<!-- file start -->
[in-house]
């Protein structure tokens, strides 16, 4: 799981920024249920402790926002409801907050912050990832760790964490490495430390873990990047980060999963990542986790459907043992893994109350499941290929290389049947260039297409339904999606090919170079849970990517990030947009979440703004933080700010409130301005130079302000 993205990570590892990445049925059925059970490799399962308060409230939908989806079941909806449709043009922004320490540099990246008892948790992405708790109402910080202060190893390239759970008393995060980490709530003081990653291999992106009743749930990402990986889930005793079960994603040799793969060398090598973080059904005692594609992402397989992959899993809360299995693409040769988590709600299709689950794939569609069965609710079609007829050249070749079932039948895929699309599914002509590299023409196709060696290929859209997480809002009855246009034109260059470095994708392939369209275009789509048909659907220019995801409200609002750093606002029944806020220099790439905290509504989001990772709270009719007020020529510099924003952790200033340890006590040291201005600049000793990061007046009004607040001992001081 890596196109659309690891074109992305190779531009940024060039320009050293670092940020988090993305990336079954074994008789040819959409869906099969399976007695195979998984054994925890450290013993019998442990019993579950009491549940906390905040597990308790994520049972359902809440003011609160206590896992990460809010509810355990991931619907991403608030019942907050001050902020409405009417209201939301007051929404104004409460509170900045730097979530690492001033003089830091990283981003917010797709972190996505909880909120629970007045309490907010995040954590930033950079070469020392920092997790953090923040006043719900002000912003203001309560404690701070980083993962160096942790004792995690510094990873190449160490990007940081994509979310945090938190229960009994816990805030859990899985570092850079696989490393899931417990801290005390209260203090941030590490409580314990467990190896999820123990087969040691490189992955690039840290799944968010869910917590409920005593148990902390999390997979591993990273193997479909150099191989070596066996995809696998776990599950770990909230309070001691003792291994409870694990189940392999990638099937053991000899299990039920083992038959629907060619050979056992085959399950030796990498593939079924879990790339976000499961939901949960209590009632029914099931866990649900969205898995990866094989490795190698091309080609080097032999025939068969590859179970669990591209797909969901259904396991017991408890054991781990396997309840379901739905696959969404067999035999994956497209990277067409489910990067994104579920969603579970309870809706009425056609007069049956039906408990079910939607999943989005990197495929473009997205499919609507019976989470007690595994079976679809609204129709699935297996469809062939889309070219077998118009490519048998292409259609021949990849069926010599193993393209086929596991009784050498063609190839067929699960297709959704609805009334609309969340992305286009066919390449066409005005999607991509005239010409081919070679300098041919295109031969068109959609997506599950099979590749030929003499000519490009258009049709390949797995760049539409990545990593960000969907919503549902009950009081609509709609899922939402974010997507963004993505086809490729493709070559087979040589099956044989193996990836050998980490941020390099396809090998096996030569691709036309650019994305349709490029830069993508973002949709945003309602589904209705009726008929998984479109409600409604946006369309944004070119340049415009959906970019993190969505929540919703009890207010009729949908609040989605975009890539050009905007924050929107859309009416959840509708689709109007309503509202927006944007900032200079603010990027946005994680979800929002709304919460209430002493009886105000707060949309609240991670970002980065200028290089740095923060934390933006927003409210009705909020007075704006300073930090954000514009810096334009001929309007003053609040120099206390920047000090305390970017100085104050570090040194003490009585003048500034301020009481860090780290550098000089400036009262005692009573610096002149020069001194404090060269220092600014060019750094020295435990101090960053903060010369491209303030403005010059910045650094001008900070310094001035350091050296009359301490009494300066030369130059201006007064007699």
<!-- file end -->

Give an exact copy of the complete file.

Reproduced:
[in-house]
């Protein structure tokens, strides 16, 4: 799981920024249920402790926002409801907050912050990832760790964490490495430390873990990047980060999963990542986790459907043992893994109350499941290929290389049947260039297409339904999606090919170079849970990517990030947009979440703004933080700010409130301005130079302000 993205990570590892990445049925059925059970490799399962308060409230939908989806079941909806449709043009922004320490540099990246008892948790992405708790109402910080202060190893390239759970008393995060980490709530003081990653291999992106009743749930990402990986889930005793079960994603040799793969060398090598973080059904005692594609992402397989992959899993809360299995693409040769988590709600299709689950794939569609069965609710079609007829050249070749079932039948895929699309599914002509590299023409196709060696290929859209997480809002009855246009034109260059470095994708392939369209275009789509048909659907220019995801409200609002750093606002029944806020220099790439905290509504989001990772709270009719007020020529510099924003952790200033340890006590040291201005600049000793990061007046009004607040001992001081 890596196109659309690891074109992305190779531009940024060039320009050293670092940020988090993305990336079954074994008789040819959409869906099969399976007695195979998984054994925890450290013993019998442990019993579950009491549940906390905040597990308790994520049972359902809440003011609160206590896992990460809010509810355990991931619907991403608030019942907050001050902020409405009417209201939301007051929404104004409460509170900045730097979530690492001033003089830091990283981003917010797709972190996505909880909120629970007045309490907010995040954590930033950079070469020392920092997790953090923040006043719900002000912003203001309560404690701070980083993962160096942790004792995690510094990873190449160490990007940081994509979310945090938190229960009994816990805030859990899985570092850079696989490393899931417990801290005390209260203090941030590490409580314990467990190896999820123990087969040691490189992955690039840290799944968010869910917590409920005593148990902390999390997979591993990273193997479909150099191989070596066996995809696998776990599950770990909230309070001691003792291994409870694990189940392999990638099937053991000899299990039920083992038959629907060619050979056992085959399950030796990498593939079924879990790339976000499961939901949960209590009632029914099931866990649900969205898995990866094989490795190698091309080609080097032999025939068969590859179970669990591209797909969901259904396991017991408890054991781990396997309840379901739905696959969404067999035999994956497209990277067409489910990067994104579920969603579970309870809706009425056609007069049956039906408990079910939607999943989005990197495929473009997205499919609507019976989470007690595994079976679809609204129709699935297996469809062939889309070219077998118009490519048998292409259609021949990849069926010599193993393209086929596991009784050498063609190839067929699960297709959704609805009334609309969340992305286009066919390449066409005005999607991509005239010409081919070679300098041919295109031969068109959609997506599950099979590749030929003499000519490009258009049709390949797995760049539409990545990593960000969907919503549902009950009081609509709609899922939402974010997507963004993505086809490729493709070559087979040589099956044989193996990836050998980490941020390099396809090998096996030569691709036309650019994305349709490029830069993508973002949709945003309602589904209705009726008929998984479109409600409604946006369309944004070119340049415009959906970019993190969505929540919703009890207010009729949908609040989605975009890539050009905007924050929107859309009416959840509708689709109007309503509202927006944007900032200079603010990027946005994680979800929002709304919460209430002493009886105000707060949309609240991670970002980065200028290089740095923060934390933006927003409210009705909020007075704006300073930090954000514009810096334009001929309007003053609040120099206390920047000090305390970017100085104050570090040194003490009585003048500034301020009481860090780290550098000089400036009262005692009573610096002149020069001194404090060269220092600014060019750094020295435990101090960053903060010369491209303030403005010059910045650094001008900070310094001035350091050296009359301490009494300066030369130059201006007064007699």